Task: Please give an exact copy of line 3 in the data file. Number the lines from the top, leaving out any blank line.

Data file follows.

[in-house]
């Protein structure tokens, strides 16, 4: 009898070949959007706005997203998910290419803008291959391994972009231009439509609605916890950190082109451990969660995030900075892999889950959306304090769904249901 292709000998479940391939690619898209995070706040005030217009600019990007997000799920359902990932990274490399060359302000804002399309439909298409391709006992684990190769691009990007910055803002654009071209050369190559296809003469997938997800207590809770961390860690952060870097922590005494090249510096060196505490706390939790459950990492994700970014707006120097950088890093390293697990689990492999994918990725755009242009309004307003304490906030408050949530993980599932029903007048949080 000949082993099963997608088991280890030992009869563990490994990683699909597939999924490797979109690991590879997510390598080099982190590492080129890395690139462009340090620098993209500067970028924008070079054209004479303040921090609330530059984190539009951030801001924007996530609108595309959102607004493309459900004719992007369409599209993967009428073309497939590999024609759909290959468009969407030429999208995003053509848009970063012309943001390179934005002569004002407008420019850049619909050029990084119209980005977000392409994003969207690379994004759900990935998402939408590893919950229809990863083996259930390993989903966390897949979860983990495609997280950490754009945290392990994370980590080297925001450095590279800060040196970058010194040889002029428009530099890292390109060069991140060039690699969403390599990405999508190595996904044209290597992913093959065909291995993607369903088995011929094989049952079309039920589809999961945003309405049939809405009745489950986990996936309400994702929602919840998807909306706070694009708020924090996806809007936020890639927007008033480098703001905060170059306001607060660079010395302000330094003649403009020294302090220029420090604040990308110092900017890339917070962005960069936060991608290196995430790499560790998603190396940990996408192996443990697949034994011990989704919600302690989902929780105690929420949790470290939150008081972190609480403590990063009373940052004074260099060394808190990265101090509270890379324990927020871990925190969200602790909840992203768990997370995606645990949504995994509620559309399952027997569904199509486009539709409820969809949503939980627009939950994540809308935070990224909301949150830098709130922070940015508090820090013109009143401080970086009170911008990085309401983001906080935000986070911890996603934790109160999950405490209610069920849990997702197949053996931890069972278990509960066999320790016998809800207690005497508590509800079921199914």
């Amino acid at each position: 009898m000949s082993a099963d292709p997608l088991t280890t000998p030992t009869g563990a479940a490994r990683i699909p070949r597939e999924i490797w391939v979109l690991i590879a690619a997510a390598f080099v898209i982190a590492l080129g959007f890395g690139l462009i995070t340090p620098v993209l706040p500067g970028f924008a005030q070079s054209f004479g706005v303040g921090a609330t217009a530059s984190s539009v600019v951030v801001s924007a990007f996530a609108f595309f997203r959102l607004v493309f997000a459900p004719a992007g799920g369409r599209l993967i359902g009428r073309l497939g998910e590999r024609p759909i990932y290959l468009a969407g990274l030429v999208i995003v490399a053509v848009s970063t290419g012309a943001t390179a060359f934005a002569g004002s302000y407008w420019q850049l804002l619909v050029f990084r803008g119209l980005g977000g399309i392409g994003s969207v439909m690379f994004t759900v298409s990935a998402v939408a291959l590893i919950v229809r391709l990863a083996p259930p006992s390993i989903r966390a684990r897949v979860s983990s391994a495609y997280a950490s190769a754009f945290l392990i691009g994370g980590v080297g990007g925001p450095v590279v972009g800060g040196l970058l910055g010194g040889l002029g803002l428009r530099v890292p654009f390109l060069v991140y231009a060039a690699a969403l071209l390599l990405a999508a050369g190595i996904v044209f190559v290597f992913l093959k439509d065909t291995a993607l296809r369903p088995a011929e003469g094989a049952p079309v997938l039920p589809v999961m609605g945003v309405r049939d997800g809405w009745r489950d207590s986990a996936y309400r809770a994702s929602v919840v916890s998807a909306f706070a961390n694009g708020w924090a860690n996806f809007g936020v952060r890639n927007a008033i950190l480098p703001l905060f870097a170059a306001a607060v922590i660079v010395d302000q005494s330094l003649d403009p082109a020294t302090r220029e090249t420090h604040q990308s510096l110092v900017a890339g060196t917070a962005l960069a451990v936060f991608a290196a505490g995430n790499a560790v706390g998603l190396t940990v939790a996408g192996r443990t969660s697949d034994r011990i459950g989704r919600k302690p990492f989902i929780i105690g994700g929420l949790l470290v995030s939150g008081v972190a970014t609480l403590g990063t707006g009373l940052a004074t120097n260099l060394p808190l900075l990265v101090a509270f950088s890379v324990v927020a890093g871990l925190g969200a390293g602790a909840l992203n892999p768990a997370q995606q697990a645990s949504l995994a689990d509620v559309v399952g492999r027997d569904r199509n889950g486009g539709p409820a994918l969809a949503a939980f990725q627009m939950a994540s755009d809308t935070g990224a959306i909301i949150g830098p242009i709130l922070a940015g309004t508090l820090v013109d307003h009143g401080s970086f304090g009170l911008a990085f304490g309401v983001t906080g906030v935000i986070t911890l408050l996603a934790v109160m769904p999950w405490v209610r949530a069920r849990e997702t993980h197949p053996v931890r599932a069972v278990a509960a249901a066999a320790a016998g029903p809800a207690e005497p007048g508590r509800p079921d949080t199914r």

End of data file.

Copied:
């Amino acid at each position: 009898m000949s082993a099963d292709p997608l088991t280890t000998p030992t009869g563990a479940a490994r990683i699909p070949r597939e999924i490797w391939v979109l690991i590879a690619a997510a390598f080099v898209i982190a590492l080129g959007f890395g690139l462009i995070t340090p620098v993209l706040p500067g970028f924008a005030q070079s054209f004479g706005v303040g921090a609330t217009a530059s984190s539009v600019v951030v801001s924007a990007f996530a609108f595309f997203r959102l607004v493309f997000a459900p004719a992007g799920g369409r599209l993967i359902g009428r073309l497939g998910e590999r024609p759909i990932y290959l468009a969407g990274l030429v999208i995003v490399a053509v848009s970063t290419g012309a943001t390179a060359f934005a002569g004002s302000y407008w420019q850049l804002l619909v050029f990084r803008g119209l980005g977000g399309i392409g994003s969207v439909m690379f994004t759900v298409s990935a998402v939408a291959l590893i919950v229809r391709l990863a083996p259930p006992s390993i989903r966390a684990r897949v979860s983990s391994a495609y997280a950490s190769a754009f945290l392990i691009g994370g980590v080297g990007g925001p450095v590279v972009g800060g040196l970058l910055g010194g040889l002029g803002l428009r530099v890292p654009f390109l060069v991140y231009a060039a690699a969403l071209l390599l990405a999508a050369g190595i996904v044209f190559v290597f992913l093959k439509d065909t291995a993607l296809r369903p088995a011929e003469g094989a049952p079309v997938l039920p589809v999961m609605g945003v309405r049939d997800g809405w009745r489950d207590s986990a996936y309400r809770a994702s929602v919840v916890s998807a909306f706070a961390n694009g708020w924090a860690n996806f809007g936020v952060r890639n927007a008033i950190l480098p703001l905060f870097a170059a306001a607060v922590i660079v010395d302000q005494s330094l003649d403009p082109a020294t302090r220029e090249t420090h604040q990308s510096l110092v900017a890339g060196t917070a962005l960069a451990v936060f991608a290196a505490g995430n790499a560790v706390g998603l190396t940990v939790a996408g192996r443990t969660s697949d034994r011990i459950g989704r919600k302690p990492f989902i929780i105690g994700g929420l949790l470290v995030s939150g008081v972190a970014t609480l403590g990063t707006g009373l940052a004074t120097n260099l060394p808190l900075l990265v101090a509270f950088s890379v324990v927020a890093g871990l925190g969200a390293g602790a909840l992203n892999p768990a997370q995606q697990a645990s949504l995994a689990d509620v559309v399952g492999r027997d569904r199509n889950g486009g539709p409820a994918l969809a949503a939980f990725q627009m939950a994540s755009d809308t935070g990224a959306i909301i949150g830098p242009i709130l922070a940015g309004t508090l820090v013109d307003h009143g401080s970086f304090g009170l911008a990085f304490g309401v983001t906080g906030v935000i986070t911890l408050l996603a934790v109160m769904p999950w405490v209610r949530a069920r849990e997702t993980h197949p053996v931890r599932a069972v278990a509960a249901a066999a320790a016998g029903p809800a207690e005497p007048g508590r509800p079921d949080t199914r």